SANTA CRUZ >> With U.S. Census Bureau workers no longer outside advocating for census participation because of the coronavirus, Santa Cruz County stands to lose millions of dollars in state and federal funding if its residents are undercounted.
What is the census and how do I take it?
The census is a count of everyone living in the U.S. and its territories. It happens every 10 years.
Residents should have received a mailer in the last week or two with a census ID code. Residents can go to my2020census.gov and enter that census ID. It’s just a few questions — the name, age, gender, marital status and race of people in your household. One person should respond for each home.
People also can still take the census even if an ID code was not received by visiting the same link above.
The census can also be taken by phone from 4 a.m. to 11 p.m. daily. Call:844-330-2020
Details and the phone numbers to take the census in other languages are listed here.
To fill out a census form and send it to the federal government by mail, click here.
Why should I take the census?
Census counts are used to determine:
- How federal funding is allocated. For example, how much money Santa Cruz County gets for Section 8 housing vouchers, Pell grants, school meals, Head Start early childhood programs, Medi-Cal, food stamps, highway planning and construction and many other programs depends on census counts.
- Electoral districts. Congressional, state and even city council districts use census data to draw district boundaries. Redistricting is done every 10 years.
Census responses help shape the future of Santa Cruz County for the next 10 years, said Joseph Watkins, assistant project director for the U.S. Census Bureau in Santa Cruz County.
“It’s like a free fundraiser for the community,” Watkins said Friday.
Census workers focus on what they call “hard-to-count” communities, that they predict would have low response rates, for example communities with many new immigrants, or with few English speakers.
They’re trying to avoid an undercount, said Josh Green, a media specialist for the U.S. Census Bureau.
“For each person that doesn’t get counted, that’s literally many millions of dollars that aren’t going to the community, that should be going,” Green said Friday.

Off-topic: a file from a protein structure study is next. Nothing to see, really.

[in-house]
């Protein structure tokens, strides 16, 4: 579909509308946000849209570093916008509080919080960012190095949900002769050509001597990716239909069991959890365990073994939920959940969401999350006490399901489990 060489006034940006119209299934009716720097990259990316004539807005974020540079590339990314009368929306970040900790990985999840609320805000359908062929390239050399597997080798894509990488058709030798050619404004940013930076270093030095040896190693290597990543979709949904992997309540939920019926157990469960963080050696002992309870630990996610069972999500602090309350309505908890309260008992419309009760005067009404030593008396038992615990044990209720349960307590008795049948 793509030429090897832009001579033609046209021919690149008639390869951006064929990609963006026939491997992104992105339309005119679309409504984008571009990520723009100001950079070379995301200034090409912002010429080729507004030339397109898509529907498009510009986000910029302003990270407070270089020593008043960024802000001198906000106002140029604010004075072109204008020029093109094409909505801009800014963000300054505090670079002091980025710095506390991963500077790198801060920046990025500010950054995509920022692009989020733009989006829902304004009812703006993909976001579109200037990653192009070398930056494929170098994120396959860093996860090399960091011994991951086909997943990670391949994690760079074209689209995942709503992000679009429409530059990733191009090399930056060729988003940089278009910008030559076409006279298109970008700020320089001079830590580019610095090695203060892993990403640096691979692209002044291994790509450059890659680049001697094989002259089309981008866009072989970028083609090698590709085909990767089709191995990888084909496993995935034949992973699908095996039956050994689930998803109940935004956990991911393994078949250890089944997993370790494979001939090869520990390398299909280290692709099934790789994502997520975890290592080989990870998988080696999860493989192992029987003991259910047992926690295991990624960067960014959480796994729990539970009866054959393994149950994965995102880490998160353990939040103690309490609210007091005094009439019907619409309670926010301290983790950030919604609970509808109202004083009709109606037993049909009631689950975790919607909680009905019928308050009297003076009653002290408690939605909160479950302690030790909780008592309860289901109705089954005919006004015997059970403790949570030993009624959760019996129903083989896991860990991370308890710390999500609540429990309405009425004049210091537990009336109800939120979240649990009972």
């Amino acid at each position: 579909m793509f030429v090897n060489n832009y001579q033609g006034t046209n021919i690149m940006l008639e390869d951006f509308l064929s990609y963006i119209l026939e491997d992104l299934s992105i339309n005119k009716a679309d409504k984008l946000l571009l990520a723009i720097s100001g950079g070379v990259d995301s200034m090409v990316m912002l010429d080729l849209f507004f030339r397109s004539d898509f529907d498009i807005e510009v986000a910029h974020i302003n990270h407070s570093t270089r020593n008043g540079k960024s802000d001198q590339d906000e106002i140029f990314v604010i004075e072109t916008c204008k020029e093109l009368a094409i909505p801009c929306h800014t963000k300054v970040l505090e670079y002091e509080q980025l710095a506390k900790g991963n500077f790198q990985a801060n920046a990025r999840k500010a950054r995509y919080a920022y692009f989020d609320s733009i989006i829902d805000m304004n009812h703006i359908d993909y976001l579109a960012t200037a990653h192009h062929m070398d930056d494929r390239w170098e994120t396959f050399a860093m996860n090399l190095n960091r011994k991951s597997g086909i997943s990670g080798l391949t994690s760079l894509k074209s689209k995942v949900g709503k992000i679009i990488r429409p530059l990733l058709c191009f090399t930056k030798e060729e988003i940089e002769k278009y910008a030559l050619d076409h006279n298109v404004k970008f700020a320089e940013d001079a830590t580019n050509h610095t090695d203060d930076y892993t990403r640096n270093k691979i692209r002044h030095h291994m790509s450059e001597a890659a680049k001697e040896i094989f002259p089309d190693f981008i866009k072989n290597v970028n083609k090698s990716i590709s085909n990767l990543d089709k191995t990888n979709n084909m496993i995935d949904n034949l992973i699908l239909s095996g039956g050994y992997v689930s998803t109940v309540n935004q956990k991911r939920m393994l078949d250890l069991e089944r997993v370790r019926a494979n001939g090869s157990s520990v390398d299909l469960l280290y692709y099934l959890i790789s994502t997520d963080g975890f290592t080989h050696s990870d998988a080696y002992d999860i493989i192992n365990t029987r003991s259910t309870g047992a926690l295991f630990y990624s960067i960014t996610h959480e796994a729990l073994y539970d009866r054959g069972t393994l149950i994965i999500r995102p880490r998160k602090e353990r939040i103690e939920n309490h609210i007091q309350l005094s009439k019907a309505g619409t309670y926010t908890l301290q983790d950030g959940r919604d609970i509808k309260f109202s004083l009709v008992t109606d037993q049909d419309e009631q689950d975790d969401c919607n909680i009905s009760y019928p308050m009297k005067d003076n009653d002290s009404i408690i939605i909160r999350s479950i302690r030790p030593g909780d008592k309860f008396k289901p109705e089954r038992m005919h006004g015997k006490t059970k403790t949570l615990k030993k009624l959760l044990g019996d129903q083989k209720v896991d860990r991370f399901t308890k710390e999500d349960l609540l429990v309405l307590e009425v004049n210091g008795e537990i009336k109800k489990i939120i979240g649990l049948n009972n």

Responding to the census also is required by law.
How has the coronavirus emergency impacted local census operations?
Usually, census workers would be in the field, doing in-person outreach during this time. Instead, to limit the spread of the virus, workers are trying to get the word out online and over the phone.
Door-to-door outreach to people who have not responded has been delayed until May 28.
How many Santa Cruz County residents have responded to the census so far?
The U.S. Census Bureau has posted response rates for cities, counties, states and census tracts on its website. The map is updated daily.
These are the response rates as of Friday night:
- Santa Cruz County: 18.1%
- City of Santa Cruz: 21.9%
- Scotts Valley: 20.7%
- Watsonville: 10.7%
- Capitola: 20.9%
- California: 14.7%
What’s the deadline?
The official deadline to respond to the census is Aug. 14. It’s been pushed back due to the coronavirus emergency.
April 1 is called “Census Day,” but that’s not a deadline — that’s just a reference point census workers use. The census questionnaire asks every resident where you’re living on April 1. It’s meant to take a snapshot of the country on that day.
U.S. Census Bureau workers plan to personally follow up with residents who haven’t responded to the questionnaire by April 1. The tentative plan is to start going door-to-door on May 28, according to a statement Friday from the bureau.
How are homeless people counted?
The latest plan is for census workers to do a three-day count from April 29 to May 1. They’ll fan out to homeless shelters and unsanctioned camps to conduct counts in person. But plans are in flux due to the coronavirus emergency.
People who are homeless can also go online to my2020census.gov and fill out the census form there. You don’t have to wait for census workers to come to you.
Do I have to fill out the census if I live in a group living situation?
It depends. If a UC Santa Cruz student is living in an off-campus shared house, then yes — one person from that house should fill out the form for everyone who lives there.
People in shared living situations such as a college dorm or nursing homes do not have to fill out the census. Census workers will reach out to the director or administrator managing the dorm or nursing home.
What if I’m undocumented? Is it safe to fill out the census?
The census form does not ask a question on whether a person is a U.S. citizen. By law, the census is used for statistical purposes only and cannot be used for law enforcement.
Watkins, of the Census Bureau, said if someone is still worried about sharing information, they can choose not to list an exact address. A public space such as a park or intersection can be used as an address. Picking a park or intersection in the person’s community helps ensure that the community gets funding and resources.
Is my data confidential?
The census is used for statistical purposes to illustrate the makeup of a community. People can’t use the data to find out your name or where you live. Individual records are kept confidential for 72 years, according to the Census Bureau.